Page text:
If being a military spouse was anything like being a Girl Scout, we would have vests or sashes, and patches to go with them for every accomplishment or rite of passage we achieved. Some patches would be mandatory, some patches you would work hard for, other patches you would earn doing things you hated but were proud of nonetheless.
In my mind, the MilSpouse vest is a patriotic navy blue (plus that hides dirt well – and what MilSpouse has time to wash her vest?). Some patches are service specific, others are universal. There’s no reward or big prize for filling up the front of and back of your vest, except maybe bragging rights.
Another difference between us and the Girl Scouts: less selling cookies (although “family support group bake sale” is most certainly a patch) and more eating them (while earning one of the many “deployment” patches).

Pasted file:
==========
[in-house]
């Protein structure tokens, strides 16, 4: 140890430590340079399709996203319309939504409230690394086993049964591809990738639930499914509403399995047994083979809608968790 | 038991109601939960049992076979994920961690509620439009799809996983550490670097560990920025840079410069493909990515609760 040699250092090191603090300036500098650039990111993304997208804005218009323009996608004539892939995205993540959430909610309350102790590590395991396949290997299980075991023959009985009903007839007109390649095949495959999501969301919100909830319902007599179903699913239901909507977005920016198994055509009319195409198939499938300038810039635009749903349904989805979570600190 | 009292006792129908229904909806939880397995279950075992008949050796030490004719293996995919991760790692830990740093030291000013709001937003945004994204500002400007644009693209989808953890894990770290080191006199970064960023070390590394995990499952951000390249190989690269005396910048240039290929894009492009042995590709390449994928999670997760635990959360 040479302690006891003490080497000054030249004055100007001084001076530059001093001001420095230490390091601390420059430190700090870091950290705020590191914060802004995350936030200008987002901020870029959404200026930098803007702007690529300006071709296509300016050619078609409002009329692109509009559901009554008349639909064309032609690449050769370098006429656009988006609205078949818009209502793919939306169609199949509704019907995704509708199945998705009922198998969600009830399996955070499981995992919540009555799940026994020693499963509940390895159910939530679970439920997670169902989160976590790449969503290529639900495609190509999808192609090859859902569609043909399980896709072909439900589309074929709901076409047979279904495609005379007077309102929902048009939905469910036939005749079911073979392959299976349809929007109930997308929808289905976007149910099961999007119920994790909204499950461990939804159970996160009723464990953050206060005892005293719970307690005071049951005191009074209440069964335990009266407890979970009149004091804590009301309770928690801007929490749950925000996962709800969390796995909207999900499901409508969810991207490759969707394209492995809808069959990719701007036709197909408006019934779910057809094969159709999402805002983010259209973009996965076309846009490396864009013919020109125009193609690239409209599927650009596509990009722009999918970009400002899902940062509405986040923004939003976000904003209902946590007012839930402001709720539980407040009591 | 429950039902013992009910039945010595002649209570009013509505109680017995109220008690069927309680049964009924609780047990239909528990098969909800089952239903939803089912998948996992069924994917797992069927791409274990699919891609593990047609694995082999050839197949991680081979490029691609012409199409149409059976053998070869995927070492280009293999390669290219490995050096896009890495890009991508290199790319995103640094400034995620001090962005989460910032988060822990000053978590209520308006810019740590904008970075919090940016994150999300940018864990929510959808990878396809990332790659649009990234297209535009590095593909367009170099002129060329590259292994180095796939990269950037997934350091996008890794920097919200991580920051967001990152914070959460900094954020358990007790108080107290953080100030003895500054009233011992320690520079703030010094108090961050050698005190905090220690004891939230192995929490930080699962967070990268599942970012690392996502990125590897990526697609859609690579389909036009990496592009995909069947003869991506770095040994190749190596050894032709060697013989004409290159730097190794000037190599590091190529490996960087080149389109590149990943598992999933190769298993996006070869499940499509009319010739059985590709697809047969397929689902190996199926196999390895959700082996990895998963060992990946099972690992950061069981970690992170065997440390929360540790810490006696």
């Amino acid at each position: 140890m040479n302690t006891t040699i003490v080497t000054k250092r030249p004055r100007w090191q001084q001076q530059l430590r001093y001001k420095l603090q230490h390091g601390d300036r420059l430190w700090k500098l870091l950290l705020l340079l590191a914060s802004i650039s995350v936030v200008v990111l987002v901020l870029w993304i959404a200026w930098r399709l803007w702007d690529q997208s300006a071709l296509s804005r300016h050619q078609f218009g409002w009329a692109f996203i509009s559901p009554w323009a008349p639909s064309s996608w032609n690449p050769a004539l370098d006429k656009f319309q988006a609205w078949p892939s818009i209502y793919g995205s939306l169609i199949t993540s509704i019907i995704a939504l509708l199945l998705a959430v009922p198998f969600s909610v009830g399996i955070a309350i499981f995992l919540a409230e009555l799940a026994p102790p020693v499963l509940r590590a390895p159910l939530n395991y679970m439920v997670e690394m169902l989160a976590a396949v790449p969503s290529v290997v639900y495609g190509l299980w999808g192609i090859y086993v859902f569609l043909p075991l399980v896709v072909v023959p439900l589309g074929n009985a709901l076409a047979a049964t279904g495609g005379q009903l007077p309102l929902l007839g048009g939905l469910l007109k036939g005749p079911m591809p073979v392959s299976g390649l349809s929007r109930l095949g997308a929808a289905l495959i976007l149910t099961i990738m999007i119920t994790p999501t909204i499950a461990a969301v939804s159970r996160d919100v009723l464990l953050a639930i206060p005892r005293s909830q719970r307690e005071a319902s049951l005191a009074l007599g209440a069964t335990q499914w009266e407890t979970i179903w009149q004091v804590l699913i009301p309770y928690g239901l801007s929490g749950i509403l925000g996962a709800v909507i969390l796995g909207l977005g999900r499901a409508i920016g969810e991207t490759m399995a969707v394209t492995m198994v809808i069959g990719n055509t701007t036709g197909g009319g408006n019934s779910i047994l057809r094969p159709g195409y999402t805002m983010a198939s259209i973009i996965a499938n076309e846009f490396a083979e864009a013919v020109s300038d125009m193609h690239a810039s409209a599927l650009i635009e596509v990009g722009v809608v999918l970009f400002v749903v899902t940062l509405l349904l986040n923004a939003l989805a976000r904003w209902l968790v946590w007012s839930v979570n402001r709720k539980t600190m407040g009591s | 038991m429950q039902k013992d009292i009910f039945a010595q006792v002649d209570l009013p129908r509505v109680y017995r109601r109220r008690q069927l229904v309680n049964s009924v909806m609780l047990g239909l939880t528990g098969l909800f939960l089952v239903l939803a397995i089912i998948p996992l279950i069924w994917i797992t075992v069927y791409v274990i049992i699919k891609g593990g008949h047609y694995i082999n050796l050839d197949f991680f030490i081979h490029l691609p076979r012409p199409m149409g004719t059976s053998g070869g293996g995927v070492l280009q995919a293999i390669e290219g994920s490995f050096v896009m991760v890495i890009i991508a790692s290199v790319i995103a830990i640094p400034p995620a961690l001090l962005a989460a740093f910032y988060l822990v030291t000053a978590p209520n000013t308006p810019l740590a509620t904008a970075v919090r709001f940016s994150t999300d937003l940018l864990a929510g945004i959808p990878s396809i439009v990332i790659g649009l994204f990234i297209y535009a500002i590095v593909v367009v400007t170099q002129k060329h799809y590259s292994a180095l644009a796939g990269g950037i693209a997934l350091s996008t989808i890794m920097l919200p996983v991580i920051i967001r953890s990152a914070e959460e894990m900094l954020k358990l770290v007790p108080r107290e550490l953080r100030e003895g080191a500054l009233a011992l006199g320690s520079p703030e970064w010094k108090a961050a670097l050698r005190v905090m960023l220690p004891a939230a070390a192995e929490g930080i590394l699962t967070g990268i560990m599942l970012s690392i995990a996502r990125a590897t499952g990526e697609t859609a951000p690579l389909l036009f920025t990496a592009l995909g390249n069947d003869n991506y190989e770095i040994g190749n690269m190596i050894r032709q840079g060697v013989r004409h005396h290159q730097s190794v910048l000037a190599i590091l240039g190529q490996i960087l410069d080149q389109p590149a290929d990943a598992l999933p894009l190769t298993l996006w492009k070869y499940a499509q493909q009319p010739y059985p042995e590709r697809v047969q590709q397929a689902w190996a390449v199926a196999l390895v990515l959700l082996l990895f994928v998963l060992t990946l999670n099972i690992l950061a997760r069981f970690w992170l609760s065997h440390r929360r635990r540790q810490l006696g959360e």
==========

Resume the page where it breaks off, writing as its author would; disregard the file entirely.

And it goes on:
I’ve been thinking about what patches my sash would currently sport ever since reading through “1001 Things to Love About Military Life,” which I blogged about last week. Like I mentioned then, this is a book with a big ol’ list of things that I both love and love to hate about this lifestyle. If everything spouse-specific in that book had its own patch, think of all the “accomplishments” (or “trials by fire” … whatever you want to call them) we could sport!
The next patch I have my sights on is the “solo birth” patch, earnable only by soon-to-explode-with-child wives (sorry Male Spouses) of deployed or otherwise unavailable servicemembers. It’s one of these things that no one wants to earn, but many are willing to deal with and that I will, no doubt, wear with pride later.
And that brings me to the best part about the MilSpouse sash and patches: we choose to wear them with pride because, really, the only other option is to wear them with bitterness … and what fun is that?
To all those spouses out there earning their “first holiday deployment” patch, choose to wear it with pride and remember you are part of big club of others who have earned it before you.